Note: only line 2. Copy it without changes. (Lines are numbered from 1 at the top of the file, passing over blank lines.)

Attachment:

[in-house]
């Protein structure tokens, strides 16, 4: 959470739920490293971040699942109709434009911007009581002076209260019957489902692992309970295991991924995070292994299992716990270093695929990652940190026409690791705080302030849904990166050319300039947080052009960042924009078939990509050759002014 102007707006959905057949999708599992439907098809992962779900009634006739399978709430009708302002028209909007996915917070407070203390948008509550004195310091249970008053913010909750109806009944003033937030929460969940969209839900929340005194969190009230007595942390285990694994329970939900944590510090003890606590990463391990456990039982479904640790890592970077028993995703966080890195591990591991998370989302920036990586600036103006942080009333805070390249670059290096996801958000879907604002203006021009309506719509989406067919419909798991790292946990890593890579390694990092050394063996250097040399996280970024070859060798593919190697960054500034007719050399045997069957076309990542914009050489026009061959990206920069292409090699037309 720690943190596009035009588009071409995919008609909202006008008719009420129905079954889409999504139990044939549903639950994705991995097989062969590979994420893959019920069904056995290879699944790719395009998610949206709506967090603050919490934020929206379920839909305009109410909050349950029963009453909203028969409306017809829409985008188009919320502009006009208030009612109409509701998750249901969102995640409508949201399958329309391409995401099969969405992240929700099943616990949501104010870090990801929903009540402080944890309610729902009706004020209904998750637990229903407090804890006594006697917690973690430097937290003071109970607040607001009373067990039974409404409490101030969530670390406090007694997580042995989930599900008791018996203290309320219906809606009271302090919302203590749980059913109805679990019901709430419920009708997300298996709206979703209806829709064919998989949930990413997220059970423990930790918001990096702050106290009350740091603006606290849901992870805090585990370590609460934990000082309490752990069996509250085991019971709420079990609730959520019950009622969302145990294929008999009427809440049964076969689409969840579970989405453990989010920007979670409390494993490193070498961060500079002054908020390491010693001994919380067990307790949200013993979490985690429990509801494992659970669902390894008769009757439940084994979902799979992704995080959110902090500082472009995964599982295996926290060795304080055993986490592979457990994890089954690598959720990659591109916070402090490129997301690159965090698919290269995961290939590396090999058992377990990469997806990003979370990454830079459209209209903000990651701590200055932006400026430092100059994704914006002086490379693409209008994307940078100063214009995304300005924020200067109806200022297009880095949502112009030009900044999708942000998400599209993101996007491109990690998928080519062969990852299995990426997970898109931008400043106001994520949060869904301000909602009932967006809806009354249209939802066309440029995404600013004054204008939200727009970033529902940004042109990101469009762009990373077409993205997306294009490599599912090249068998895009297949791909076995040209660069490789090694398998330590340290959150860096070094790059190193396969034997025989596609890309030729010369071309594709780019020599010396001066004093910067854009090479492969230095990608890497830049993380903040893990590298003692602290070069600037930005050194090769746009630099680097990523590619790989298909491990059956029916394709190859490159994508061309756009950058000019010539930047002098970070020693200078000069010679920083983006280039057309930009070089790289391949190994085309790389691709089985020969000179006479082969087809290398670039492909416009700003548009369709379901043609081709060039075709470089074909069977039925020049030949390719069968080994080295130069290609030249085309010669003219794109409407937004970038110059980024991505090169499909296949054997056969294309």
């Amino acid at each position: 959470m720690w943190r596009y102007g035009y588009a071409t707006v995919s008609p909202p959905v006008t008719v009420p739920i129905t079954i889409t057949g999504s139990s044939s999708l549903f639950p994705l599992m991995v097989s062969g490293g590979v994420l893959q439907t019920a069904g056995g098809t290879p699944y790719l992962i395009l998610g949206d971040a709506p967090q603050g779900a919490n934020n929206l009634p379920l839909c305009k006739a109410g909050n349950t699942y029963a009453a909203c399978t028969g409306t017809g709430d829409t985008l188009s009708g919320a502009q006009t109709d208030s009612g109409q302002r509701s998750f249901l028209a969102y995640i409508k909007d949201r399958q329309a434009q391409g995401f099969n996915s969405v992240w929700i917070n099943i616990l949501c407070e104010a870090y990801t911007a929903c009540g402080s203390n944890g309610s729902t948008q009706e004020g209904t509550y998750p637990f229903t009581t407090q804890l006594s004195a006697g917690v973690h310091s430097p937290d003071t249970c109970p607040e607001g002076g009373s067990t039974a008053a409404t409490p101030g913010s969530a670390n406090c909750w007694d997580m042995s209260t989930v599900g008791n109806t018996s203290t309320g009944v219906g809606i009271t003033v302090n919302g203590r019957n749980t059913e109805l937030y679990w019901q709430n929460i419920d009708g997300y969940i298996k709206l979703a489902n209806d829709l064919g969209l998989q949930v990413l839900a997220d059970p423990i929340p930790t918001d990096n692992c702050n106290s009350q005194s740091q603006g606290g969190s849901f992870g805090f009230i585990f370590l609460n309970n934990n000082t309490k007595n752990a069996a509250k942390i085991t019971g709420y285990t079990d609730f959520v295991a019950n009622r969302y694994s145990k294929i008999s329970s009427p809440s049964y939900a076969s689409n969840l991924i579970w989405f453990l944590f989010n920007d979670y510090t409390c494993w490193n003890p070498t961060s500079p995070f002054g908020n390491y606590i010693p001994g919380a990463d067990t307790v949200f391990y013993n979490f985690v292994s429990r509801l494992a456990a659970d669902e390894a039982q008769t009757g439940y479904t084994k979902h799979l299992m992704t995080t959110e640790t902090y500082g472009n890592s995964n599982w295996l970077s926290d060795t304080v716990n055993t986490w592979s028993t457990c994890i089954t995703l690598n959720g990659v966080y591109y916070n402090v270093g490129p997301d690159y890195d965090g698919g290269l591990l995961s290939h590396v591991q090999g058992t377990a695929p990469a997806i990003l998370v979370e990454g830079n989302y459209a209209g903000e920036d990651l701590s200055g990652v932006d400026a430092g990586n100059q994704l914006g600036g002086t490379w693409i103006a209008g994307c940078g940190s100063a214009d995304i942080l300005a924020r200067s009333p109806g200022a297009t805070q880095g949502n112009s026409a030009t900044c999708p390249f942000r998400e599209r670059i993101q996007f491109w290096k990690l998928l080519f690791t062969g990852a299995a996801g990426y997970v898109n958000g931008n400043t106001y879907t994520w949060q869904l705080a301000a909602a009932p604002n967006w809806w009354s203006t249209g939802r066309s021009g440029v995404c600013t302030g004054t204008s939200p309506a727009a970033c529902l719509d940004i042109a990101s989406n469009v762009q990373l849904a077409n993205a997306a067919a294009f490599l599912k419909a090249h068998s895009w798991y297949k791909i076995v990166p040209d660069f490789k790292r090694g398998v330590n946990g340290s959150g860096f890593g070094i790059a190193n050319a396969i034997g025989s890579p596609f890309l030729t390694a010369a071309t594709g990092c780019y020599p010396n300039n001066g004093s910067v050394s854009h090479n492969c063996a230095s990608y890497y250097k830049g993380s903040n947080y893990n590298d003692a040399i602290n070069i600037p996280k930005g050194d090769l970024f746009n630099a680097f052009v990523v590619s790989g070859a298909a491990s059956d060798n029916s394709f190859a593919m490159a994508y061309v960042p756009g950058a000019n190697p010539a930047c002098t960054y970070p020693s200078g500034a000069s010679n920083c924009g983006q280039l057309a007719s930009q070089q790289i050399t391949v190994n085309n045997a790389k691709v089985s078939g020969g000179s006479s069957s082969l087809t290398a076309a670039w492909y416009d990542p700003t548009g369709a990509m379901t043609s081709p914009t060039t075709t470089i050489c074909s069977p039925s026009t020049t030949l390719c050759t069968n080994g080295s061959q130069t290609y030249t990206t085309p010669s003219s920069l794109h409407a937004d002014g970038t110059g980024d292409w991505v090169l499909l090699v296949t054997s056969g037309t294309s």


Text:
């Protein structure tokens, strides 16, 4: 959470739920490293971040699942109709434009911007009581002076209260019957489902692992309970295991991924995070292994299992716990270093695929990652940190026409690791705080302030849904990166050319300039947080052009960042924009078939990509050759002014 102007707006959905057949999708599992439907098809992962779900009634006739399978709430009708302002028209909007996915917070407070203390948008509550004195310091249970008053913010909750109806009944003033937030929460969940969209839900929340005194969190009230007595942390285990694994329970939900944590510090003890606590990463391990456990039982479904640790890592970077028993995703966080890195591990591991998370989302920036990586600036103006942080009333805070390249670059290096996801958000879907604002203006021009309506719509989406067919419909798991790292946990890593890579390694990092050394063996250097040399996280970024070859060798593919190697960054500034007719050399045997069957076309990542914009050489026009061959990206920069292409090699037309 720690943190596009035009588009071409995919008609909202006008008719009420129905079954889409999504139990044939549903639950994705991995097989062969590979994420893959019920069904056995290879699944790719395009998610949206709506967090603050919490934020929206379920839909305009109410909050349950029963009453909203028969409306017809829409985008188009919320502009006009208030009612109409509701998750249901969102995640409508949201399958329309391409995401099969969405992240929700099943616990949501104010870090990801929903009540402080944890309610729902009706004020209904998750637990229903407090804890006594006697917690973690430097937290003071109970607040607001009373067990039974409404409490101030969530670390406090007694997580042995989930599900008791018996203290309320219906809606009271302090919302203590749980059913109805679990019901709430419920009708997300298996709206979703209806829709064919998989949930990413997220059970423990930790918001990096702050106290009350740091603006606290849901992870805090585990370590609460934990000082309490752990069996509250085991019971709420079990609730959520019950009622969302145990294929008999009427809440049964076969689409969840579970989405453990989010920007979670409390494993490193070498961060500079002054908020390491010693001994919380067990307790949200013993979490985690429990509801494992659970669902390894008769009757439940084994979902799979992704995080959110902090500082472009995964599982295996926290060795304080055993986490592979457990994890089954690598959720990659591109916070402090490129997301690159965090698919290269995961290939590396090999058992377990990469997806990003979370990454830079459209209209903000990651701590200055932006400026430092100059994704914006002086490379693409209008994307940078100063214009995304300005924020200067109806200022297009880095949502112009030009900044999708942000998400599209993101996007491109990690998928080519062969990852299995990426997970898109931008400043106001994520949060869904301000909602009932967006809806009354249209939802066309440029995404600013004054204008939200727009970033529902940004042109990101469009762009990373077409993205997306294009490599599912090249068998895009297949791909076995040209660069490789090694398998330590340290959150860096070094790059190193396969034997025989596609890309030729010369071309594709780019020599010396001066004093910067854009090479492969230095990608890497830049993380903040893990590298003692602290070069600037930005050194090769746009630099680097990523590619790989298909491990059956029916394709190859490159994508061309756009950058000019010539930047002098970070020693200078000069010679920083983006280039057309930009070089790289391949190994085309790389691709089985020969000179006479082969087809290398670039492909416009700003548009369709379901043609081709060039075709470089074909069977039925020049030949390719069968080994080295130069290609030249085309010669003219794109409407937004970038110059980024991505090169499909296949054997056969294309």